DALLAS The story of immigrant child reunions has to start somewhere. In this case, it s on the 5th floor of a high-rise along North Central Expressway in Dallas.

As thousands of immigrant children are set to come to Dallas, the lobby of a fingerprinting site at Mosaic Family Services is constantly busy. Fingerprinting is just the beginning of background checks required to ensure the children are going to safe homes.

I have never seen such a surge in number of people coming to our office, said Walter Nguyen, executive director at Mosaic, and a refugee himself from Vietnam.

Jimmy Soriano, who was waiting in line to be fingerprinted, told News 8 in Spanish he hasn t seen or heard from his six-year-old daughter, Ashlen, in weeks. He believes she is somewhere in a shelter in the Texas, but says anywhere is better than Honduras.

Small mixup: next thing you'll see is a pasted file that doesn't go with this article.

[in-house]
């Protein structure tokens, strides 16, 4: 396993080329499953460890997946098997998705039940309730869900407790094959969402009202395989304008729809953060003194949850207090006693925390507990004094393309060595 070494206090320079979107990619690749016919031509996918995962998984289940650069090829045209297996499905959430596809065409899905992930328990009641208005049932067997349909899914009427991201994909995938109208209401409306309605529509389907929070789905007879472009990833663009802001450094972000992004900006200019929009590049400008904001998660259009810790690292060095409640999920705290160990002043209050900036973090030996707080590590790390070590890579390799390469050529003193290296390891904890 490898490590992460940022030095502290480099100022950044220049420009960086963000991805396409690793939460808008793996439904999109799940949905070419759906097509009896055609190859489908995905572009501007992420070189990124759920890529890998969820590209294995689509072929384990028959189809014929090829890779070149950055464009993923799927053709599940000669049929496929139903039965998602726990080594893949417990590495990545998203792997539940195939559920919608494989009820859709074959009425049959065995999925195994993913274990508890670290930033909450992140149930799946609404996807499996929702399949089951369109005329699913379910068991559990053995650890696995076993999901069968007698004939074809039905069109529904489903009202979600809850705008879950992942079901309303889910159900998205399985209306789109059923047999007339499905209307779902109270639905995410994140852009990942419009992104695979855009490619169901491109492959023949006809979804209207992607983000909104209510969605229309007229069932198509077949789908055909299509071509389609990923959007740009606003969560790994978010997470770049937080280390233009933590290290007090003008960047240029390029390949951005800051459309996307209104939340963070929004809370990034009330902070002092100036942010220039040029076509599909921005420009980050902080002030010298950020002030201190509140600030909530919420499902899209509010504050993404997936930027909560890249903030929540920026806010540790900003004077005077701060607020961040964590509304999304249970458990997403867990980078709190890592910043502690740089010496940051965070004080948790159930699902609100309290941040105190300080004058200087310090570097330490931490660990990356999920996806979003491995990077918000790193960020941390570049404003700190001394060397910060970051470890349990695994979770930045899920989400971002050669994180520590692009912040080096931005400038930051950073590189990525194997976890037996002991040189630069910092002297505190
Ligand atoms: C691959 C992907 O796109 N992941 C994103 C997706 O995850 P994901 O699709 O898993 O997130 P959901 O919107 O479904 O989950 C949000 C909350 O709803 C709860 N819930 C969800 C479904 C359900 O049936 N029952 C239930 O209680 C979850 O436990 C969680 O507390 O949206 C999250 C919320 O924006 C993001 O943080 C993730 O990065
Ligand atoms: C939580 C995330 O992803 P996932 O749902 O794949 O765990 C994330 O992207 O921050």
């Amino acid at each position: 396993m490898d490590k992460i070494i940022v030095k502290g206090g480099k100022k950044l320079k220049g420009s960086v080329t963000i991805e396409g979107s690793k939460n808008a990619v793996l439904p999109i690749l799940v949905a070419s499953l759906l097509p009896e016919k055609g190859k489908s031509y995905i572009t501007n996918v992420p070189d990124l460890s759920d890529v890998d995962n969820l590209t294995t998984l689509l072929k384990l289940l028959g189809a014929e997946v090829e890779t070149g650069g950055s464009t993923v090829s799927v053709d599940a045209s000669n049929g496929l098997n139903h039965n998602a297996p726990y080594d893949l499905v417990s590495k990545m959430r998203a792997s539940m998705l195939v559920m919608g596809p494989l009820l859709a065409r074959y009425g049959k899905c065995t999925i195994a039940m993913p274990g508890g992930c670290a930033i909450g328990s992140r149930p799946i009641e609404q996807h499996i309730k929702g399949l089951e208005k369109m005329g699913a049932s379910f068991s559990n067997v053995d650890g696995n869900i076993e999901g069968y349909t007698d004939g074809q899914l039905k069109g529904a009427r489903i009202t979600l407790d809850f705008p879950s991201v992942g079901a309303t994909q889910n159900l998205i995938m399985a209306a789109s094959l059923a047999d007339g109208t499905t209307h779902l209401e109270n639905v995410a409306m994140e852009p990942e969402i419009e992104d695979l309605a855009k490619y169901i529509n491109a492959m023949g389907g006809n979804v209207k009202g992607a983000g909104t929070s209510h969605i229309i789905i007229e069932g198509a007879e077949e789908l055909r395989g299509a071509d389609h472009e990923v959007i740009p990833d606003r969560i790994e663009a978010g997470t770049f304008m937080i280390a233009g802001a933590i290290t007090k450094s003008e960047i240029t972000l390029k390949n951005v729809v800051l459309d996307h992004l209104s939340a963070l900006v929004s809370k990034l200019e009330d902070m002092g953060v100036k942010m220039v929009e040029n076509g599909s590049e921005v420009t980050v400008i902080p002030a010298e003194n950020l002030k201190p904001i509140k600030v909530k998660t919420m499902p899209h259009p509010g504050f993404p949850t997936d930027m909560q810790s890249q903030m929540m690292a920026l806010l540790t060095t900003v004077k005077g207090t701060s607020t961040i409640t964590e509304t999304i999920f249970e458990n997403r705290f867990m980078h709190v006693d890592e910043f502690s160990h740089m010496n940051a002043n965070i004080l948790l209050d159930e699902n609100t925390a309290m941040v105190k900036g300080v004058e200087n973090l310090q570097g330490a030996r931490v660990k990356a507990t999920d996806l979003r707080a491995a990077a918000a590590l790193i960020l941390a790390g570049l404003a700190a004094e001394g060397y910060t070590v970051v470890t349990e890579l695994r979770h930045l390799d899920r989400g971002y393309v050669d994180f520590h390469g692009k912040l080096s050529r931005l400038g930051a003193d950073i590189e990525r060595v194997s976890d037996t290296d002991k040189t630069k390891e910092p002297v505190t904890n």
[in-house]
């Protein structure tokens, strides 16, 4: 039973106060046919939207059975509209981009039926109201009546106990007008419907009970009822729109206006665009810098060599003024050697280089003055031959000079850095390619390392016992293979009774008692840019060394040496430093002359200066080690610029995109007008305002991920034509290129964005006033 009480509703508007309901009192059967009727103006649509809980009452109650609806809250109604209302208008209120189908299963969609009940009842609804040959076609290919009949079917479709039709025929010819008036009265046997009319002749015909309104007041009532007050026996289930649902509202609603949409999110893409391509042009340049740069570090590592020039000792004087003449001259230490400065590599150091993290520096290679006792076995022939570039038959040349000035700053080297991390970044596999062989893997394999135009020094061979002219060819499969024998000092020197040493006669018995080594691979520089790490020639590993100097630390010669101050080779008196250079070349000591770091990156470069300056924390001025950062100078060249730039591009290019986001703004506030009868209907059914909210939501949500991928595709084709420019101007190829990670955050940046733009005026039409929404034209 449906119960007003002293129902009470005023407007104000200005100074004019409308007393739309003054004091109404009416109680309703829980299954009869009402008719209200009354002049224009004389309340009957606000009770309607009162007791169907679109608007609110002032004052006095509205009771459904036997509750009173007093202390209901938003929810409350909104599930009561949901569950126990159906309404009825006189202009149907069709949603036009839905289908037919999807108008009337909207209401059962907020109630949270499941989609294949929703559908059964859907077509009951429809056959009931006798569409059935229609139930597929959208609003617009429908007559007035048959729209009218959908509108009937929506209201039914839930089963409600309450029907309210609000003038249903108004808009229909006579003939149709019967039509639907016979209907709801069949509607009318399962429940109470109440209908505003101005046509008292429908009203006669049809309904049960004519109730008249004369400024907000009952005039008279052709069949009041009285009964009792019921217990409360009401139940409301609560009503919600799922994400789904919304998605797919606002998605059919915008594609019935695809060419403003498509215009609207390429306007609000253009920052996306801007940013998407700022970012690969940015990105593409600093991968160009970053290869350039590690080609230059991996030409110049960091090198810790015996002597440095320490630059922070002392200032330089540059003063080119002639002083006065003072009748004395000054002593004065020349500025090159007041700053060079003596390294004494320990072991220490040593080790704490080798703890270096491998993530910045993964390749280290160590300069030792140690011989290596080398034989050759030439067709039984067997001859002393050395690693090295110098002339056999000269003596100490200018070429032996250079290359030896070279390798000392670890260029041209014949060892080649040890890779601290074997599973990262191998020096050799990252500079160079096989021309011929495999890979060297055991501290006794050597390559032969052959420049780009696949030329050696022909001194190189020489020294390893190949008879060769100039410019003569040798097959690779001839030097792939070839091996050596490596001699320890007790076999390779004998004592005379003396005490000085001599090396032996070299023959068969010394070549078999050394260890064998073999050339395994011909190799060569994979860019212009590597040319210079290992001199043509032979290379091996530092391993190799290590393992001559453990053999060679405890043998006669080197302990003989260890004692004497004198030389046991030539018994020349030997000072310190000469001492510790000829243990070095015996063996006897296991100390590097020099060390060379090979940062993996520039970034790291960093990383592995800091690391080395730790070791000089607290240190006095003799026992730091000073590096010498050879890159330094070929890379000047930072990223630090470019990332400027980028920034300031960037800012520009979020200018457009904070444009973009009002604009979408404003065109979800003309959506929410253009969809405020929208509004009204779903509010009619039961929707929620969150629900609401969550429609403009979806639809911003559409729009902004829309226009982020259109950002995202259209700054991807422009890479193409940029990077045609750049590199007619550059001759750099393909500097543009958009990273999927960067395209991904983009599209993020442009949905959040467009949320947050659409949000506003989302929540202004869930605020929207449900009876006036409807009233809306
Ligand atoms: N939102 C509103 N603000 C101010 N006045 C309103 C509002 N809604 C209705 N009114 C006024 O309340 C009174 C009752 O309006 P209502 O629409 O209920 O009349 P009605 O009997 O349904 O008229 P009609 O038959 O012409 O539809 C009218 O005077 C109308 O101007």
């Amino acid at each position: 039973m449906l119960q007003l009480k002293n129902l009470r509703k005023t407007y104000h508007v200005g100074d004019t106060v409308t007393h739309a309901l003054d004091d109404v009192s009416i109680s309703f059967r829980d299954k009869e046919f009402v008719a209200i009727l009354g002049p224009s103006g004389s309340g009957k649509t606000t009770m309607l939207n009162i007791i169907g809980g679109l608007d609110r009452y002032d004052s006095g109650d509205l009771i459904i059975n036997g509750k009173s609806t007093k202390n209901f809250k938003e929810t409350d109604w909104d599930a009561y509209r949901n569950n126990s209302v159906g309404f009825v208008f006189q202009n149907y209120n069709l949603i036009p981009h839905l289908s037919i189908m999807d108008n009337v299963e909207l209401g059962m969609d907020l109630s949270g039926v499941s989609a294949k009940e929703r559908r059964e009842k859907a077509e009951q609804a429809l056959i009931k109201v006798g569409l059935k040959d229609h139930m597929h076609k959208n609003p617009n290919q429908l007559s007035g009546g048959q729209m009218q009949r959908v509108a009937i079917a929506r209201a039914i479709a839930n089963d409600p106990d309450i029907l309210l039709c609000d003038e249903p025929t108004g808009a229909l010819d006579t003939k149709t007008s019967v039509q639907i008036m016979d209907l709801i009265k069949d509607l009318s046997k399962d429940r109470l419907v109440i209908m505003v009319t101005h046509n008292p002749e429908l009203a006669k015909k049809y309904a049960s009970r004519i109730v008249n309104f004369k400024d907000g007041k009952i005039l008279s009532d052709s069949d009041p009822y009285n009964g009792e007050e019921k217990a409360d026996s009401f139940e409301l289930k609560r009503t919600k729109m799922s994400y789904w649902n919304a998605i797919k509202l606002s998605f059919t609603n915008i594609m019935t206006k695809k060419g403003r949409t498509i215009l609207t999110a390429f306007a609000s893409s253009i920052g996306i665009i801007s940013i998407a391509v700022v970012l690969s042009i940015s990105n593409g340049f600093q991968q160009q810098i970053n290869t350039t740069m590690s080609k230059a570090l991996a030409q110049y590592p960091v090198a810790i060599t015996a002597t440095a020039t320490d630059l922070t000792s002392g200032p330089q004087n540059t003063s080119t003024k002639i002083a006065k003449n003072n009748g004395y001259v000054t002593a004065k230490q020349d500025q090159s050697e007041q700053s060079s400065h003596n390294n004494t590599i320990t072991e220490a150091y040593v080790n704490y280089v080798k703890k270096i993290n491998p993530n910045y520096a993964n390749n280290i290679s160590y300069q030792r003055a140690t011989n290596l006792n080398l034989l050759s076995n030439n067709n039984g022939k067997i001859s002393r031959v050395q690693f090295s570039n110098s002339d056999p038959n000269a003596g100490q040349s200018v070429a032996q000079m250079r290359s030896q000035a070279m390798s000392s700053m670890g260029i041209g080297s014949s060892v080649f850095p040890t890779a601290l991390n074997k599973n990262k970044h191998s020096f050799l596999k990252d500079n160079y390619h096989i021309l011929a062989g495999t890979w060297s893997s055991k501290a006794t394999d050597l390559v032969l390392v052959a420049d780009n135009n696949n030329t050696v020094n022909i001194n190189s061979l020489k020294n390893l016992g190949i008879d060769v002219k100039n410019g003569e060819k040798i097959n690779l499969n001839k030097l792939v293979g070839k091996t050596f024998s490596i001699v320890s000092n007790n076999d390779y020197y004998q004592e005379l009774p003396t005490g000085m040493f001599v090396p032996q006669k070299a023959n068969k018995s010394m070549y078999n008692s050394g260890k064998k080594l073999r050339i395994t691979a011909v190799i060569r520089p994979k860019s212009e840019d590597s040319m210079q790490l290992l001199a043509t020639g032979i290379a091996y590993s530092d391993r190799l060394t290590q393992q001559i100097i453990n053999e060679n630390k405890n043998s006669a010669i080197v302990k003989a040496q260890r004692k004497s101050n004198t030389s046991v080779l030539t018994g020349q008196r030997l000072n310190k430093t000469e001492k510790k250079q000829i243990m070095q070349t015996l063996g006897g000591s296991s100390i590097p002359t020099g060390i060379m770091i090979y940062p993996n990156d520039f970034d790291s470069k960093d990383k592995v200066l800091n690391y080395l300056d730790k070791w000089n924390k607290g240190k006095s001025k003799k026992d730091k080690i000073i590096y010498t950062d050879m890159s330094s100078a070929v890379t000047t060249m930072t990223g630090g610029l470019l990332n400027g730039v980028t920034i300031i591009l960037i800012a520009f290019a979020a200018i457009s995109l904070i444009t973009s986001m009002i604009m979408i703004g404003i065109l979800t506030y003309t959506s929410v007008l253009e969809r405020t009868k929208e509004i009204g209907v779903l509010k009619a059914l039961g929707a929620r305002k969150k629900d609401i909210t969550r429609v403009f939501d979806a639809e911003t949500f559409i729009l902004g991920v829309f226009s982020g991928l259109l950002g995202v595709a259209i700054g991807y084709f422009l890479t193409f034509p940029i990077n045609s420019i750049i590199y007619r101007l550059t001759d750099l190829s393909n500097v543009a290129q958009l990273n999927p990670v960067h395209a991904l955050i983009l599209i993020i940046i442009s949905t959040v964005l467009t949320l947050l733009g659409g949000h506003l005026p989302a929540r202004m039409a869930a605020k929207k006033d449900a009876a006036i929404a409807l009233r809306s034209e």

There s lots of delinquency growing in Honduras, and when they grow, they get caught up in drugs and prostitution, Soriano said.

The caseload for Edith Rivera, fingerprinting specialist at Mosaic, has grown tremendously in the last couple of months. She said as more and more children cross the border and surrender, more and more family members are coming forward to claim these children.

It s a hard situation, because these kids don t live a regular life where they re from, Rivera said.

Soriano s fingerprints will ultimately go to Washington, and then to the next phase of checks. He says every bit of effort is worth it if it gets him closer to a reunion with his daughter.

I m going to run and hug her and hold her, Soriano said.

Without [fingerprinting], the kids may not have a chance to reunite with one of their loved ones or family members, Nguyen added.

Rivera tells News 8 that the number of families interested in being fingerprinted for background checks has doubled in the last several weeks. Mosaic is one of 33 sites in the country where this service is offered.


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